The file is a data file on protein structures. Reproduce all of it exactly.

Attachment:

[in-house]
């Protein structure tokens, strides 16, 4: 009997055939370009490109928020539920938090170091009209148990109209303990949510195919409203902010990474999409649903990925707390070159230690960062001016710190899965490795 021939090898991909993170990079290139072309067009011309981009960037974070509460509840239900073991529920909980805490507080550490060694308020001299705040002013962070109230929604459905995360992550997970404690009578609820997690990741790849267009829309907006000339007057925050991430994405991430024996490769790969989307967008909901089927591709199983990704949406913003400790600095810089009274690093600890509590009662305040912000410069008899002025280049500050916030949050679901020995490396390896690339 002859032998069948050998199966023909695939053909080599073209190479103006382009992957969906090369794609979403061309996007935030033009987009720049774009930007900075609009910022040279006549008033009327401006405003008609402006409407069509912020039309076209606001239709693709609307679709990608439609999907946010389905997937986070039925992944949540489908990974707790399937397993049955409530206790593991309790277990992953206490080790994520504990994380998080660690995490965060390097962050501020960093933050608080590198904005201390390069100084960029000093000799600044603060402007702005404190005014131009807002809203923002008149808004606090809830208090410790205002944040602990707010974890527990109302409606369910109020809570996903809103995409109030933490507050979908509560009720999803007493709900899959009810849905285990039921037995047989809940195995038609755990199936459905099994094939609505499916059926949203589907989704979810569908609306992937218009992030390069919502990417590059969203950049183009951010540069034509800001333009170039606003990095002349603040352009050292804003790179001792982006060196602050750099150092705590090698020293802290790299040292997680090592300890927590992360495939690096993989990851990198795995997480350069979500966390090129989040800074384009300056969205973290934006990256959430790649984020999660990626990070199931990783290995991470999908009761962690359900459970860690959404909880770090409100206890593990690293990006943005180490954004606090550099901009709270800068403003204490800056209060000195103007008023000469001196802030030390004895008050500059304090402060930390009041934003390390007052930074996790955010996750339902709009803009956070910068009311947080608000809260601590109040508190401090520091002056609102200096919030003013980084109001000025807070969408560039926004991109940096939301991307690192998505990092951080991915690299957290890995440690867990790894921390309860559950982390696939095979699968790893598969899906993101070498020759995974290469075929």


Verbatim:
[in-house]
């Protein structure tokens, strides 16, 4: 009997055939370009490109928020539920938090170091009209148990109209303990949510195919409203902010990474999409649903990925707390070159230690960062001016710190899965490795 021939090898991909993170990079290139072309067009011309981009960037974070509460509840239900073991529920909980805490507080550490060694308020001299705040002013962070109230929604459905995360992550997970404690009578609820997690990741790849267009829309907006000339007057925050991430994405991430024996490769790969989307967008909901089927591709199983990704949406913003400790600095810089009274690093600890509590009662305040912000410069008899002025280049500050916030949050679901020995490396390896690339 002859032998069948050998199966023909695939053909080599073209190479103006382009992957969906090369794609979403061309996007935030033009987009720049774009930007900075609009910022040279006549008033009327401006405003008609402006409407069509912020039309076209606001239709693709609307679709990608439609999907946010389905997937986070039925992944949540489908990974707790399937397993049955409530206790593991309790277990992953206490080790994520504990994380998080660690995490965060390097962050501020960093933050608080590198904005201390390069100084960029000093000799600044603060402007702005404190005014131009807002809203923002008149808004606090809830208090410790205002944040602990707010974890527990109302409606369910109020809570996903809103995409109030933490507050979908509560009720999803007493709900899959009810849905285990039921037995047989809940195995038609755990199936459905099994094939609505499916059926949203589907989704979810569908609306992937218009992030390069919502990417590059969203950049183009951010540069034509800001333009170039606003990095002349603040352009050292804003790179001792982006060196602050750099150092705590090698020293802290790299040292997680090592300890927590992360495939690096993989990851990198795995997480350069979500966390090129989040800074384009300056969205973290934006990256959430790649984020999660990626990070199931990783290995991470999908009761962690359900459970860690959404909880770090409100206890593990690293990006943005180490954004606090550099901009709270800068403003204490800056209060000195103007008023000469001196802030030390004895008050500059304090402060930390009041934003390390007052930074996790955010996750339902709009803009956070910068009311947080608000809260601590109040508190401090520091002056609102200096919030003013980084109001000025807070969408560039926004991109940096939301991307690192998505990092951080991915690299957290890995440690867990790894921390309860559950982390696939095979699968790893598969899906993101070498020759995974290469075929």